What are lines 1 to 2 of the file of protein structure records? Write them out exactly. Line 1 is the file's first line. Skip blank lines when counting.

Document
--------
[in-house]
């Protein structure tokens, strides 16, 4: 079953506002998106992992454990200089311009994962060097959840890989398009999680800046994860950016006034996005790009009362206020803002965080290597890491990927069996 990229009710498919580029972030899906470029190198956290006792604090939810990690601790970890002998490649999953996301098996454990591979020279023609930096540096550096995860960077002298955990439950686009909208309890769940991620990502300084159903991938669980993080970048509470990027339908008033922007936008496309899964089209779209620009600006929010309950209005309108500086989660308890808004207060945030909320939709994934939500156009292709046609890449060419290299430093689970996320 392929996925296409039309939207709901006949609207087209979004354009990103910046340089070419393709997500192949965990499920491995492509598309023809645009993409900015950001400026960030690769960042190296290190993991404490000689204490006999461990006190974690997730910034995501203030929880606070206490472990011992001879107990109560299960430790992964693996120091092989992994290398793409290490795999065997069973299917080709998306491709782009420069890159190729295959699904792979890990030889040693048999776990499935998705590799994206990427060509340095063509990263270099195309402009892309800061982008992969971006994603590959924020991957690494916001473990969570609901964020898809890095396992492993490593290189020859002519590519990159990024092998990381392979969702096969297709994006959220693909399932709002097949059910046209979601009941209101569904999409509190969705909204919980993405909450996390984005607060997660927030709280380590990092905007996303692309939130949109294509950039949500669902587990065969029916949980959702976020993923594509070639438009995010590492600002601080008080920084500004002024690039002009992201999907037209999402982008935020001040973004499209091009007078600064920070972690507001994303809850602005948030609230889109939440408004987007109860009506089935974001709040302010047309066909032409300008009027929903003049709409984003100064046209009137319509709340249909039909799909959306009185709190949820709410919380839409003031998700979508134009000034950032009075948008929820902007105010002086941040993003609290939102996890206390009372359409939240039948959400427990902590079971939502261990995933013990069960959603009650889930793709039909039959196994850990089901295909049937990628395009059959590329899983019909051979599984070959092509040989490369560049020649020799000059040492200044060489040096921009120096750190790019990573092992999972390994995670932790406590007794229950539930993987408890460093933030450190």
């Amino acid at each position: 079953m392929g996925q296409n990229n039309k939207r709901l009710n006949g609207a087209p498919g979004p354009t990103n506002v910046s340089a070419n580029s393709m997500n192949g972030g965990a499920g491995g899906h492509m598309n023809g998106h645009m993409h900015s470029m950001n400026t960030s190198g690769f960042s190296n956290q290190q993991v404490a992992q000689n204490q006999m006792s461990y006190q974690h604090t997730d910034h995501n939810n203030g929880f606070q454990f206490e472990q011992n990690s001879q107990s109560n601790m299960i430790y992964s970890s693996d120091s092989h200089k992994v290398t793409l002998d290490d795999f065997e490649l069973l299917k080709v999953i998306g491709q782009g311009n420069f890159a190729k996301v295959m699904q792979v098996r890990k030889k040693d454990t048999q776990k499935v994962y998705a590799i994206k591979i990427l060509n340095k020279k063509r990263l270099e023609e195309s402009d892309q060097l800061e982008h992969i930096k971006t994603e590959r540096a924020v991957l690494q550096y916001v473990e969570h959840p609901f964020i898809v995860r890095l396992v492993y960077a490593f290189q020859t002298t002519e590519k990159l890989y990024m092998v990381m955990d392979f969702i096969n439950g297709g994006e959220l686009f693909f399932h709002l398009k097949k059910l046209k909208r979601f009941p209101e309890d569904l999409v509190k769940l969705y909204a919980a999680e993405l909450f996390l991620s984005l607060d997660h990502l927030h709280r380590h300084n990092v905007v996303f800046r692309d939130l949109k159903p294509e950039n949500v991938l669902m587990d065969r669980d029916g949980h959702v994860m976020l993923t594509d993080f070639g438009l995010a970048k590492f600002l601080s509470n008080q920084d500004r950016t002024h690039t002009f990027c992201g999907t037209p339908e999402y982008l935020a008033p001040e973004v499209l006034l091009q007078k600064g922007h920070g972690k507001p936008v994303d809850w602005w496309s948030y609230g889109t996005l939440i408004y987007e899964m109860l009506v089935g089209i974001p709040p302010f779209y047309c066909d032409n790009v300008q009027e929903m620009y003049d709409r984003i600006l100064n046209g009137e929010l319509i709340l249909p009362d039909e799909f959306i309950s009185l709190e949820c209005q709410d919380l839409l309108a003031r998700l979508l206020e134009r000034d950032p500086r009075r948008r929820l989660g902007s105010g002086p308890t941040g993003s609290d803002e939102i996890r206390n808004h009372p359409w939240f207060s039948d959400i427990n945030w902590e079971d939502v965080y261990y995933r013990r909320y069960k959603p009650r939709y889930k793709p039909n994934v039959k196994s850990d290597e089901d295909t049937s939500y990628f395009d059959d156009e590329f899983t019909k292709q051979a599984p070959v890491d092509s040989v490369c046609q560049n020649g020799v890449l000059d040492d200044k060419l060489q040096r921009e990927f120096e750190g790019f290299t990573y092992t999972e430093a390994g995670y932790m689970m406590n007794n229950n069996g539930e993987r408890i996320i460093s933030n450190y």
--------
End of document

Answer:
[in-house]
């Protein structure tokens, strides 16, 4: 079953506002998106992992454990200089311009994962060097959840890989398009999680800046994860950016006034996005790009009362206020803002965080290597890491990927069996 990229009710498919580029972030899906470029190198956290006792604090939810990690601790970890002998490649999953996301098996454990591979020279023609930096540096550096995860960077002298955990439950686009909208309890769940991620990502300084159903991938669980993080970048509470990027339908008033922007936008496309899964089209779209620009600006929010309950209005309108500086989660308890808004207060945030909320939709994934939500156009292709046609890449060419290299430093689970996320 392929996925296409039309939207709901006949609207087209979004354009990103910046340089070419393709997500192949965990499920491995492509598309023809645009993409900015950001400026960030690769960042190296290190993991404490000689204490006999461990006190974690997730910034995501203030929880606070206490472990011992001879107990109560299960430790992964693996120091092989992994290398793409290490795999065997069973299917080709998306491709782009420069890159190729295959699904792979890990030889040693048999776990499935998705590799994206990427060509340095063509990263270099195309402009892309800061982008992969971006994603590959924020991957690494916001473990969570609901964020898809890095396992492993490593290189020859002519590519990159990024092998990381392979969702096969297709994006959220693909399932709002097949059910046209979601009941209101569904999409509190969705909204919980993405909450996390984005607060997660927030709280380590990092905007996303692309939130949109294509950039949500669902587990065969029916949980959702976020993923594509070639438009995010590492600002601080008080920084500004002024690039002009992201999907037209999402982008935020001040973004499209091009007078600064920070972690507001994303809850602005948030609230889109939440408004987007109860009506089935974001709040302010047309066909032409300008009027929903003049709409984003100064046209009137319509709340249909039909799909959306009185709190949820709410919380839409003031998700979508134009000034950032009075948008929820902007105010002086941040993003609290939102996890206390009372359409939240039948959400427990902590079971939502261990995933013990069960959603009650889930793709039909039959196994850990089901295909049937990628395009059959590329899983019909051979599984070959092509040989490369560049020649020799000059040492200044060489040096921009120096750190790019990573092992999972390994995670932790406590007794229950539930993987408890460093933030450190």